# proving that $\mathcal{A}_\infty(X)$ is or is not norm-closed in $\mathcal{L}(X)$ for each Banach space $X$

Fix any $1\leq p\leq\infty$. If $X$ is a Banach space and $C\in(0,\infty)$, we say that $T\in\mathcal{A}_C(X)$ whenever, for each $(x_n)_{n=1}^\infty\subset B_X$ (where $B_X$ is the closed unit ball in $X$), and each $\epsilon>0$, there exists $(a_n)_{n=1}^\infty\in c_{00}$ such that $$\|\sum_{n=1}^\infty a_nTx_n\|_X<\epsilon\|(a_n)_{n=1}^\infty\|_p\;\;\;\text{ and }\;\;\;\|\sum_{n=1}^\infty a_nx_n\|_X\leq C\|(a_n)_{n=1}^\infty\|_p$$ where $\|\cdot\|_p$ denotes the $\ell_p$-norm. We then define $$\mathcal{A}_\infty(X):=\bigcup_{0<C<\infty}\mathcal{A}_C(X).$$

Proposition. The set $\mathcal{A}_\infty(X)$ is a linear space and a two-sided ideal in $\mathcal{L}(X)$, which contains the compact operators.

Question #1. Is $\mathcal{A}_\infty(X)$ norm-closed in $\mathcal{L}(X)$?

The answer to question #1 above is yes in whenever $p=1$ or $p=\infty$. In these cases, $\mathcal{A}_\infty(X)=\mathcal{R}(X)$ or $\mathcal{A}_\infty(X)=\mathcal{K}(X)$, respectively, where $\mathcal{R}$ is the class of Rosenthal operators and $\mathcal{K}$ the compact operators, each norm-closed operator ideals. However, it is not clear whether $\mathcal{A}_\infty(X)$ is norm-closed in $\mathcal{L}(X)$ when $1<p<\infty$.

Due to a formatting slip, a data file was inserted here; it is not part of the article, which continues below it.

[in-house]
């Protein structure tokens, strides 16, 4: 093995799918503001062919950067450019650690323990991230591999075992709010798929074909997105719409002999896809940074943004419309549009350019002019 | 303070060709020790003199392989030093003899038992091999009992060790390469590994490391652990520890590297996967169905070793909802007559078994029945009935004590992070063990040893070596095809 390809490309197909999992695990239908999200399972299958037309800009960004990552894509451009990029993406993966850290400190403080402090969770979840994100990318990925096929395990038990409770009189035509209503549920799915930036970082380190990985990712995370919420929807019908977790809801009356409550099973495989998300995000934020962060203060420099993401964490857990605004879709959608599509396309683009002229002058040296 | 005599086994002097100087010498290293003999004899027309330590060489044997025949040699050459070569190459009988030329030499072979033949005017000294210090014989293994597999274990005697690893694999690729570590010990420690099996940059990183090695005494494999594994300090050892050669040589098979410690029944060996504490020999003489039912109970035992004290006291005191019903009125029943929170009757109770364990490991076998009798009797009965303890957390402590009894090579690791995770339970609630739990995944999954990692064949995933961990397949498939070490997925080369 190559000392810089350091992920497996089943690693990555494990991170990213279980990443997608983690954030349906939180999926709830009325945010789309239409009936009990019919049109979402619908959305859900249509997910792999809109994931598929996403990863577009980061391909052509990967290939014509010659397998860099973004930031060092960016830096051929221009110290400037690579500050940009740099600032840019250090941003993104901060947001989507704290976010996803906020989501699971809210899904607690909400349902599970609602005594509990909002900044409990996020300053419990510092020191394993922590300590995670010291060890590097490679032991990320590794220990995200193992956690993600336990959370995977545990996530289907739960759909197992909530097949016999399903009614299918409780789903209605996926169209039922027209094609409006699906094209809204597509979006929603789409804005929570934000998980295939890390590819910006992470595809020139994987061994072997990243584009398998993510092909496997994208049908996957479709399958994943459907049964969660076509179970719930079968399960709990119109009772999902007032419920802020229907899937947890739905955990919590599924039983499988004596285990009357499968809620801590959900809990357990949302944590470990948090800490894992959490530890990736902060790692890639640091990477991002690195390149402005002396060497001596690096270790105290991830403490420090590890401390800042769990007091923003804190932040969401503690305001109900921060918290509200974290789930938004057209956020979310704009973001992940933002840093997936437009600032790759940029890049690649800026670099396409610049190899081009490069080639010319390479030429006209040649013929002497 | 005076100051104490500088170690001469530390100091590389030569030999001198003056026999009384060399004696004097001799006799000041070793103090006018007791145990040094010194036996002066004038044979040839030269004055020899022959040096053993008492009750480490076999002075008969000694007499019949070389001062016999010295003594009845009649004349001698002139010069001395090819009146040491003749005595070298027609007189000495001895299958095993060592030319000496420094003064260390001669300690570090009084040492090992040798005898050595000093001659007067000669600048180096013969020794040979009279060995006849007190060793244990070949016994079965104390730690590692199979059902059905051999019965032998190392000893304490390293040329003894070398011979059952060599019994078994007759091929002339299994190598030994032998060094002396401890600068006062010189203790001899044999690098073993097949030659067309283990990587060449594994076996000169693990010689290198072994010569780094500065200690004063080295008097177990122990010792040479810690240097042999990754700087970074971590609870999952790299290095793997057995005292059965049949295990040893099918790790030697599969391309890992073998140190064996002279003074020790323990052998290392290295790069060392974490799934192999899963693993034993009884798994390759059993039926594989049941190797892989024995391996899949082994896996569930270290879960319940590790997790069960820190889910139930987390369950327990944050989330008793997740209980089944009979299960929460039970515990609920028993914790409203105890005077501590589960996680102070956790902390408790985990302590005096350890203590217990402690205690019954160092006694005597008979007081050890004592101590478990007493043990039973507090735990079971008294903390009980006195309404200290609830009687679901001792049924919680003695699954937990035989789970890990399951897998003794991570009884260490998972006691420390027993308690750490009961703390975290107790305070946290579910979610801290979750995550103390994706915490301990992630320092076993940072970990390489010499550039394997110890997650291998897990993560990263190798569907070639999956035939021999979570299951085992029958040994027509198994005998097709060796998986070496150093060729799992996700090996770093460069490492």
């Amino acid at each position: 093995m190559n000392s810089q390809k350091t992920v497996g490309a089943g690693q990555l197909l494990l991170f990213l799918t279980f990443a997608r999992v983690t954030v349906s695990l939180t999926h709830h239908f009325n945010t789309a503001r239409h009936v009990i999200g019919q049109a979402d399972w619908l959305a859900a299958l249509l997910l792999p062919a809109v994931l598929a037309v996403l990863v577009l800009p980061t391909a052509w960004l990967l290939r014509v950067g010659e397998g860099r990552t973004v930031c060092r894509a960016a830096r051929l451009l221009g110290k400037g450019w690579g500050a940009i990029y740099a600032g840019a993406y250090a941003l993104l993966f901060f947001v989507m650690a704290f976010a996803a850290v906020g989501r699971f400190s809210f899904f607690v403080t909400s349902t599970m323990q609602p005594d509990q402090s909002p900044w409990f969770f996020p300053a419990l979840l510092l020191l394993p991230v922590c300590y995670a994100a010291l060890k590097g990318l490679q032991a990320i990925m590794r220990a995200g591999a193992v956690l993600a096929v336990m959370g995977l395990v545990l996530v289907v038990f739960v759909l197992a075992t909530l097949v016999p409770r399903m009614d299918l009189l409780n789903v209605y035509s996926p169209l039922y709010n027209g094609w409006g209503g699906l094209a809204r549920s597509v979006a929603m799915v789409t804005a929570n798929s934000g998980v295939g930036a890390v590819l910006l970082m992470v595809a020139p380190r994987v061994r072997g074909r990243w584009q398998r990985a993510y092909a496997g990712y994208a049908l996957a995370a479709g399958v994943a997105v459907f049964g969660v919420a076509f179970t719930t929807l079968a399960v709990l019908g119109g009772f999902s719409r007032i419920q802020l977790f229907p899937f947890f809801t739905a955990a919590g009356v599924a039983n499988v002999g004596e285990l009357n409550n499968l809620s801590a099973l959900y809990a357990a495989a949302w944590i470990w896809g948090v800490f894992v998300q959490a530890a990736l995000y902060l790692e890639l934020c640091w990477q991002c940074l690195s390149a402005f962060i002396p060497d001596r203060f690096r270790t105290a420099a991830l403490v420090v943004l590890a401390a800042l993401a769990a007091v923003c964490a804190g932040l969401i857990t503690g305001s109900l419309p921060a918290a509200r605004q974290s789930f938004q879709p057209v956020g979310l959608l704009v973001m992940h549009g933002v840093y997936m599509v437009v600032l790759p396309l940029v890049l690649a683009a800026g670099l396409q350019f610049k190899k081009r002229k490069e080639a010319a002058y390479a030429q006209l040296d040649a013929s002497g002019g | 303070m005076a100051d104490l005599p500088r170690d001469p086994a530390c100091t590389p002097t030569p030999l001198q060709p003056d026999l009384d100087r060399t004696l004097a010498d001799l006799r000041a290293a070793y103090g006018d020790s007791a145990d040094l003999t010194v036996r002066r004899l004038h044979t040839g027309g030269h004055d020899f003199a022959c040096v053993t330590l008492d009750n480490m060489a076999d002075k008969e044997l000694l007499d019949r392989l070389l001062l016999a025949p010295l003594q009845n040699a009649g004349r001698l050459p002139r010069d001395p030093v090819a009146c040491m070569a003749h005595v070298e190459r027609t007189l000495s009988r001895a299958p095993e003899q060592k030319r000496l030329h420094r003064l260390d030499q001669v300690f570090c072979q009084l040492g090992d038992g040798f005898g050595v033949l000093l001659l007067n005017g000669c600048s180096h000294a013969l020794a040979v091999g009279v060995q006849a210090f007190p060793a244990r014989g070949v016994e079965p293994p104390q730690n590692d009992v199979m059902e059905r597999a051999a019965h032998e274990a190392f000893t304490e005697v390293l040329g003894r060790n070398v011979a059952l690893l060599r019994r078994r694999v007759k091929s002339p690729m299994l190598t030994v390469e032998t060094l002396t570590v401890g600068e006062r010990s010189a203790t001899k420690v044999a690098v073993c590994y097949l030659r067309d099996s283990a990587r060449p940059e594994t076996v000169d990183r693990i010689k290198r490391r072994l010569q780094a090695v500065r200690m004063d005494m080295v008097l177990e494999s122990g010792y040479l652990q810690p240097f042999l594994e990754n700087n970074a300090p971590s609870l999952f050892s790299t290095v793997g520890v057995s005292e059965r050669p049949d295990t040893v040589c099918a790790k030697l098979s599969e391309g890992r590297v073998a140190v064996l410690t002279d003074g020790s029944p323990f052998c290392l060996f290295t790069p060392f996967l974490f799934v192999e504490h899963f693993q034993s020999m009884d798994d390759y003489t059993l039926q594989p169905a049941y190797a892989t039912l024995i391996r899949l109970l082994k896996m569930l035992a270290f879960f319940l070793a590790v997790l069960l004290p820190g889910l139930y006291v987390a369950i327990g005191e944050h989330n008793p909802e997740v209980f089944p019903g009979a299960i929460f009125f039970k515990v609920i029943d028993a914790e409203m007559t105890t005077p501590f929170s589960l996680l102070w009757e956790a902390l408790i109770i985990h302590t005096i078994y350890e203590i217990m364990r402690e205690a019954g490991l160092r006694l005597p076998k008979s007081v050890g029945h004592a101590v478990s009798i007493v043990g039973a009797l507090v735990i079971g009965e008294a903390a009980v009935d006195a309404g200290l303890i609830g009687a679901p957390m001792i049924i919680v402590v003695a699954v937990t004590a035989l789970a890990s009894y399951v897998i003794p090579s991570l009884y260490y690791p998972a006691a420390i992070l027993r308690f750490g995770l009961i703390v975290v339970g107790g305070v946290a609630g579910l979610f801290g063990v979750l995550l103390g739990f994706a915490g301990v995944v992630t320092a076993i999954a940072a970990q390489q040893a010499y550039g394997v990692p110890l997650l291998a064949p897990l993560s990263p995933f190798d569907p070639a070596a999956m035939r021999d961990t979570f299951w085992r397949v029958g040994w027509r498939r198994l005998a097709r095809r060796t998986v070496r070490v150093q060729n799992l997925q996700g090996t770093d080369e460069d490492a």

The next proposition outlines an idea for giving an affirmative answer to question #1. The proof is based on a simple application of the Baire Category Theorem.

Proposition. Suppose there exists a norm $\|\cdot\|_{\mathcal{A}_\infty(X)}$ on the space $\mathcal{A}_\infty(X)$ which satisfies the following two properties:

(i) There exists $K\in(0,\infty)$ such that for all $C\in[K,\infty)$, the set $\mathcal{A}_C(X)$ is $\|\cdot\|_{\mathcal{A}_\infty(X)}$-closed in $\mathcal{A}_\infty(X)$.

(ii) The space $\mathcal{A}_\infty(X)$ is complete under the norm $\|\cdot\|_{\mathcal{A}_\infty(X)}$.

Then $\mathcal{A}_\infty(X)$ is a closed subspace of $\mathcal{L}(X)$ under the operator norm.

I'm not sure whether that helps or not. Or maybe it is a lost cause, and there is some choice of $X$ for which $\mathcal{A}_\infty(X)$ is not norm-closed in $\mathcal{L}(X)$.

What do y'all think? Ideas?

Thanks!